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Dictionary of Unsung Architects   return to DUA index
C VICTOR DUMBRELL (1906-1966)

Biographical Overview

Charles Victor Boyd Dumbrell was born in Albury, NSW, in 1906.  In order to distinguish himself from his similarly-named father, Charles Raymond Dumbrell (1869-1950), he generally referred to himself as either C Victor Dumbrell or simply C V B Dumbrell.  He commenced his architectural career in March 1925 as an articled pupil of Eric Beedham (1895-1947), a young Tasmanian-born architect who had then only recently commenced private practice in Melbourne. After completing his articles in March 1929, Dumbrell remained in Beedham's office as a draftsman until the end of 1930.  During that period, Dumbrell also took evening classes in Architecture and Building Construction at the Melbourne Technical College (now RMIT) and studied at the University of Melbourne Architectural Atelier, where he completed his Diploma of Architectural Design in 1931.  As former employer Eric Beedham later noted in a written testimonial, Dumbrell "completed this university studies with distinction".  During his final two years at the atelier, he won no fewer than three awards: the Oakley Sketching Prize (1930), the Grice Bronze Medal (1931) and the Perrott Prize for Architectural Rendering (1931).  Two of his student projects were also published in the Atelier's annual bulletin in 1931 and 1932.

By the time that he completed his university studies, Dumbrell had left the office of Eric Beedham and was working as a draftsman for R M & M H King.  In May 1934, he passed his examinations for admission to the RVIA and, by the following year, had opened his own architectural office.  One of his first projects was a house in Kew for businessman Alec Pratt, for which tenders were called in July 1935.  Five months later, the eye-catching Tudor R  revival dwelling was published in the Australian Home Beautiful.  It appears that Dumbrell originally practised from his own residence in Oulton Street, Caulfield; within a year, however, he had transferred his business to an inner city address, on the fifth floor of Miller House at 357 Little Collins Street.  Dumbrell's subsequent practice concentrated on small-scale residential projects in the inner eastern and south-eastern suburbs, many of which were published in journals and the weekly property columns of daily newspapers.  Like most Melbourne architects of the period, he worked in a broad range of fashionable historicist styles, but seems to have had a particular fondness for the Georgian Revival and Tudor Revival modes. In January 1937, Dumbrell was admitted as an associate of the RVIA.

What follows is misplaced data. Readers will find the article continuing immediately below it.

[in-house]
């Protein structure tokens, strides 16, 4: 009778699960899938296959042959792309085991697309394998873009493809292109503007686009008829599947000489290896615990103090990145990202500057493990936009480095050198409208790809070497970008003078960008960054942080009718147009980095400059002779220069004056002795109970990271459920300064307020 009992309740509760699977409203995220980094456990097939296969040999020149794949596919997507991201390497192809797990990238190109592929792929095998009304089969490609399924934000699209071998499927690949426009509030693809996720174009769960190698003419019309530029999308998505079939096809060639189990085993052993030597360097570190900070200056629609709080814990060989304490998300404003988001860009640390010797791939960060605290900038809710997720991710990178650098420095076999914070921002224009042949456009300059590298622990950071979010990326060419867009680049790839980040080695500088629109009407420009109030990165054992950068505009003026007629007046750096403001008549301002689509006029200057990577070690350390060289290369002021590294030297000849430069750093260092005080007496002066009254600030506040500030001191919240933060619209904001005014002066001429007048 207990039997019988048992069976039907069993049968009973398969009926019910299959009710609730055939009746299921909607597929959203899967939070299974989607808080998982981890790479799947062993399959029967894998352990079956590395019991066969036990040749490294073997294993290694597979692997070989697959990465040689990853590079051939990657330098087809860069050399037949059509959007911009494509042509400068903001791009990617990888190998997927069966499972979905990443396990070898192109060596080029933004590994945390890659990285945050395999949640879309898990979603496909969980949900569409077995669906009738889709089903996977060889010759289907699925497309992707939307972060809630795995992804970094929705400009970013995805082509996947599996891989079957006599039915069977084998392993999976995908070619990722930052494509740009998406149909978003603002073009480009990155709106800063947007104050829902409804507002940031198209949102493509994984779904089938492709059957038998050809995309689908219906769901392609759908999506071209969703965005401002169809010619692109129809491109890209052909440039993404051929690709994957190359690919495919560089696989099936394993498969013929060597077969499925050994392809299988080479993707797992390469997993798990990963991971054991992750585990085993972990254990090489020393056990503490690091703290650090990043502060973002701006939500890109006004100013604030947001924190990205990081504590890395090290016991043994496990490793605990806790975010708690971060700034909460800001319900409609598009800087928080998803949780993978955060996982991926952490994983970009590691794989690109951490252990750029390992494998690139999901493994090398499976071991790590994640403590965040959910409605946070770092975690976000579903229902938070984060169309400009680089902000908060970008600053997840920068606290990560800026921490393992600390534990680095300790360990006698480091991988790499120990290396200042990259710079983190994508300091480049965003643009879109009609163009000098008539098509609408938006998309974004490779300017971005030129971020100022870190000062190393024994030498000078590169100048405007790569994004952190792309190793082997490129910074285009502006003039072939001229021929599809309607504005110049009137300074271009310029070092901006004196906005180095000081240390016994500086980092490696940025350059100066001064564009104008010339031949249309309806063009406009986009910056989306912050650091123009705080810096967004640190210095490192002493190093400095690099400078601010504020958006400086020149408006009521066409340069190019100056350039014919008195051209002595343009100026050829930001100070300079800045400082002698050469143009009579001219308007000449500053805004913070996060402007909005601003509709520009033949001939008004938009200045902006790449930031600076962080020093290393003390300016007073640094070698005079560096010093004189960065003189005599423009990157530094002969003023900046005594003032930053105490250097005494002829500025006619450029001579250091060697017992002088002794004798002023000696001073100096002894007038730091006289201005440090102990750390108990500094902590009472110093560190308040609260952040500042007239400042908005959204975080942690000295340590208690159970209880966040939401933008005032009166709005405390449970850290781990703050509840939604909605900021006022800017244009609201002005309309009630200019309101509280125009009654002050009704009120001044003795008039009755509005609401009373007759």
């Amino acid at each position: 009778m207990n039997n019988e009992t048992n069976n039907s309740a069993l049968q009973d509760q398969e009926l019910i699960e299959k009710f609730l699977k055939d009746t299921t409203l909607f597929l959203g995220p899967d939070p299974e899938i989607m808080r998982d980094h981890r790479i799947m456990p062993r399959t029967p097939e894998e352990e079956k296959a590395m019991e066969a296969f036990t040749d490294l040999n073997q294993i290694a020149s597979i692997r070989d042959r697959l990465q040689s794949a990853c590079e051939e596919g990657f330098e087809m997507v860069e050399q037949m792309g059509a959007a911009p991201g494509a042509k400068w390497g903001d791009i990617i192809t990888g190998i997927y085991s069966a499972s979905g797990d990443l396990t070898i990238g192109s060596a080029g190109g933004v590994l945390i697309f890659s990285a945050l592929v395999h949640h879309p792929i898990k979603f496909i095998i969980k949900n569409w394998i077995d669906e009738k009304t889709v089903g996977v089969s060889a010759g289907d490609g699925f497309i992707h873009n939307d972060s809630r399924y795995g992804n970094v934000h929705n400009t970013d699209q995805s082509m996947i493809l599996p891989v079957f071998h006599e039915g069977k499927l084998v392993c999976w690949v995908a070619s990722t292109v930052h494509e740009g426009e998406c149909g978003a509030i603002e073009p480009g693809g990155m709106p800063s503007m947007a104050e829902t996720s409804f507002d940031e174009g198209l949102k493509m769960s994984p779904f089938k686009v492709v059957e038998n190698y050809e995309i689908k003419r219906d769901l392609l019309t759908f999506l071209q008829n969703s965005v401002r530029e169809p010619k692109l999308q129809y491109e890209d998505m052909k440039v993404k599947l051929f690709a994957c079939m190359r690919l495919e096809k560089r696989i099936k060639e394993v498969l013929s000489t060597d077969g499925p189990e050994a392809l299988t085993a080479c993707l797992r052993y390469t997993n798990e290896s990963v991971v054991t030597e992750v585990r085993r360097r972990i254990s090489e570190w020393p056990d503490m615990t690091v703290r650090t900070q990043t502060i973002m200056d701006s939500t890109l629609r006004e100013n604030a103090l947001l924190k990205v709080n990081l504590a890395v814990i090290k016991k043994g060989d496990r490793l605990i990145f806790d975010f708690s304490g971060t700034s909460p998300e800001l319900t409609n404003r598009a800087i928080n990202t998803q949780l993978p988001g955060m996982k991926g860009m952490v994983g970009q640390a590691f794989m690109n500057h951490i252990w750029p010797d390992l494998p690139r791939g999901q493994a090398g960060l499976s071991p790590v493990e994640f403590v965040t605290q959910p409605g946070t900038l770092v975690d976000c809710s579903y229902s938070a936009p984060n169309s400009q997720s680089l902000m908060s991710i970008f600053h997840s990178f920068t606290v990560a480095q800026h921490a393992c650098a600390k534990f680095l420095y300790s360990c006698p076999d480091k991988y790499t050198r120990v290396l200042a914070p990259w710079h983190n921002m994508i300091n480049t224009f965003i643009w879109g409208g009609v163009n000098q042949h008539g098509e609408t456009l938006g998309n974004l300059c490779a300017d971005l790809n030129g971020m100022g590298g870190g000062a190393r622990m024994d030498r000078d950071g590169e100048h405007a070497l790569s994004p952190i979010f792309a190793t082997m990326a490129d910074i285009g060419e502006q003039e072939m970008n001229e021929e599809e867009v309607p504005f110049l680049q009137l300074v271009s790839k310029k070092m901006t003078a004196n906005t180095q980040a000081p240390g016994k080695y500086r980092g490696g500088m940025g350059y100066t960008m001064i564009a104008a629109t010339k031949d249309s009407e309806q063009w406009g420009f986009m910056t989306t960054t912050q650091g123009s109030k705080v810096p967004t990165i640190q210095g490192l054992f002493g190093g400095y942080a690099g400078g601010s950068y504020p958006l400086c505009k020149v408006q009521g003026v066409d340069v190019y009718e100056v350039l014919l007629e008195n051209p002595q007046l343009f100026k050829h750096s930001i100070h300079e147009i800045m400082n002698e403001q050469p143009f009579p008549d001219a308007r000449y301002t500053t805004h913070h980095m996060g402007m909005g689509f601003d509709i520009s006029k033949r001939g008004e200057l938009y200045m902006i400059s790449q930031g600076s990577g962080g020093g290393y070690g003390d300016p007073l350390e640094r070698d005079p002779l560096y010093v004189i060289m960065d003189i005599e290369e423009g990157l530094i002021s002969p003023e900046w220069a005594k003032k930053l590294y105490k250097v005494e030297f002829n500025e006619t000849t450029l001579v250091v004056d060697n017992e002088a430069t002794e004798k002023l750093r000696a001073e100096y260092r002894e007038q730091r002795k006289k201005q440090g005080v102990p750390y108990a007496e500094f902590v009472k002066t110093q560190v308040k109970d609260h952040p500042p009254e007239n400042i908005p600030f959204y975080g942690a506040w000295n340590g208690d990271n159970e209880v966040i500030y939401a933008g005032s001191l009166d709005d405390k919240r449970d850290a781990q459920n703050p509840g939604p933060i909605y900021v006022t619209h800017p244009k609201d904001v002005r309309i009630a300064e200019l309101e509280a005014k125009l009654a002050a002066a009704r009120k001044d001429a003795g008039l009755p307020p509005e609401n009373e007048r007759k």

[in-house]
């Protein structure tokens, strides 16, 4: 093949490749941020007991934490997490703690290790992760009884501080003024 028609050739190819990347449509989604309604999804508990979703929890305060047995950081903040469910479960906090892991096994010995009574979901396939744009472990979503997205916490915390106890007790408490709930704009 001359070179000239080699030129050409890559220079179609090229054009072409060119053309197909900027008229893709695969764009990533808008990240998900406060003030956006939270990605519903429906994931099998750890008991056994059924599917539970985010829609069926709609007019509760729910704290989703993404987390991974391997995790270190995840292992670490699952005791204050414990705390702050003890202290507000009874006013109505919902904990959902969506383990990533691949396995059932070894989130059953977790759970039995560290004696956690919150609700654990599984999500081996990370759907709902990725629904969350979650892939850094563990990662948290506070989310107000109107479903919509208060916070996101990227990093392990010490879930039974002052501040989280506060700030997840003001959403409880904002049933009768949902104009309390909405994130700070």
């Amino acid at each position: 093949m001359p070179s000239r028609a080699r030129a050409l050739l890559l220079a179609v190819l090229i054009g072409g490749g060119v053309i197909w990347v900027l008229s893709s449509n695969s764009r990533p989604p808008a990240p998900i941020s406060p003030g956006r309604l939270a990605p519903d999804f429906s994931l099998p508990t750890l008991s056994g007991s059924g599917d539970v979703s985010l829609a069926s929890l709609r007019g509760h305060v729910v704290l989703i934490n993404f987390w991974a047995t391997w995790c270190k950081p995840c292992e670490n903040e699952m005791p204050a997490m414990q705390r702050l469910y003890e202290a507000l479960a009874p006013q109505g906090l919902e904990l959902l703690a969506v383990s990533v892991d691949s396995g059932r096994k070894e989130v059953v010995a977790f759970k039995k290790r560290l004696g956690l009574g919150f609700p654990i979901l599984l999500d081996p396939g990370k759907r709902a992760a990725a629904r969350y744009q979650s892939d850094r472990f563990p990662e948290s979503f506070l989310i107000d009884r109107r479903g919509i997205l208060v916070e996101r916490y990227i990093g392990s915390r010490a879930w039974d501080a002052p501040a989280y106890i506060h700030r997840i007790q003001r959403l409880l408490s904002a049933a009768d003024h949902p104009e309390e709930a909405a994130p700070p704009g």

After the Second World War, Dumbrell moved from Caulfield into a new house that he had designed for himself and his family in Balwyn.  Although he maintained his professional offices in central Melbourne, the focus of his practice subsequently shifted to the eastern suburbs in the vicinity of where he lived (ie Balwyn, Balwyn North, Glen Iris).  During these years, Dumbrell also began to undertake an increasing number of non-residential projects, including small factory and commercial complexes.  In the mid-1950s, Dumbrell entered into partnership with D F Cowell Ham, an architect who specialised in theatre and hotel design.  Their staff included a young Polish emigre, Helen Holgar, who would later establish (together with her husband John) the prominent and successful architectural partnership of Holgar & Holgar. 

In 1963, Dumbrell was elevated to Fellowship of the RAIA "in recognition of this contribution to the advancement of the architectural profession".  He died three years later, on 28 April 1966, at the age of 59 years, and was interred at Eltham Cemetery.  His eldest daughter, Lesley Dumbrell (born 1941), became an abstract artist of considerable reputation, holding no fewer than 27 solo exhibitions across Australia between 1969 and 2010. 


Select List of Projects

1935
1936


1937

1938
1948?
1950?
1952
1953

1956

?date

Residence for A C Pratt (Balgownie), 21 Howard Street, Kew
Residence, Constance Street, Hawthorn
Residence, 17 Maleela Avenue, Balwyn
Residence for Mrs L B Marshall, 40 Carlsberg Road, Heidelberg
Residence for Miss E S Wood, 369 North Road, Caulfield
Residence, Hartwell
Residence, Walbundry Avenue, Balwyn
Residence for self, 55 Yerrin Street, Balwyn
Factory for Glazebrook Paints Pty Ltd, 269 Williamstown Road, Port Melbourne
Residence for D W Griffiths, 46 Greythorn Road, Balwyn North [demolished]
Office building for Blue Cross Health & Insurance Society, Burke Road, Glen Iris
Shopping arcade, Whitehorse Road, Ringwood
Metung Hotel, Metung [in association with D F Cowell Ham]

Residence, 25 Fairview Street, Hawthorn
Flats, Whitehorse Road, Balwyn

C Victor Dumbrell Atelier Project
Dumbrell's Atelier project for a Community Hall (1931)
(source: MUAA Annual Bulletin, 1932; Reeves Collection)


C Victor Dumbrell House at Hartwell
Unidentified residence, Hartwell (1937)
(source: RVIA Journal, Sept 1937; Reeves Collection)


C Victor Dumbrell House at Caulfield
E S Wood Residence, North Road, Caulfield (1937)
(source: Argus, 6 May 1937)


C Victor Dumbrell House at Balwyn North
Griffiths Residence, Greythorn Road, Balwyn North (1952)
(source: Australian House & Garden; Reeves Collection)


C Victor Dumbrell House at Balwyn North
Metung Hotel (in association with D F Cowell Ham)
(source: Herald, 20 April 1956)


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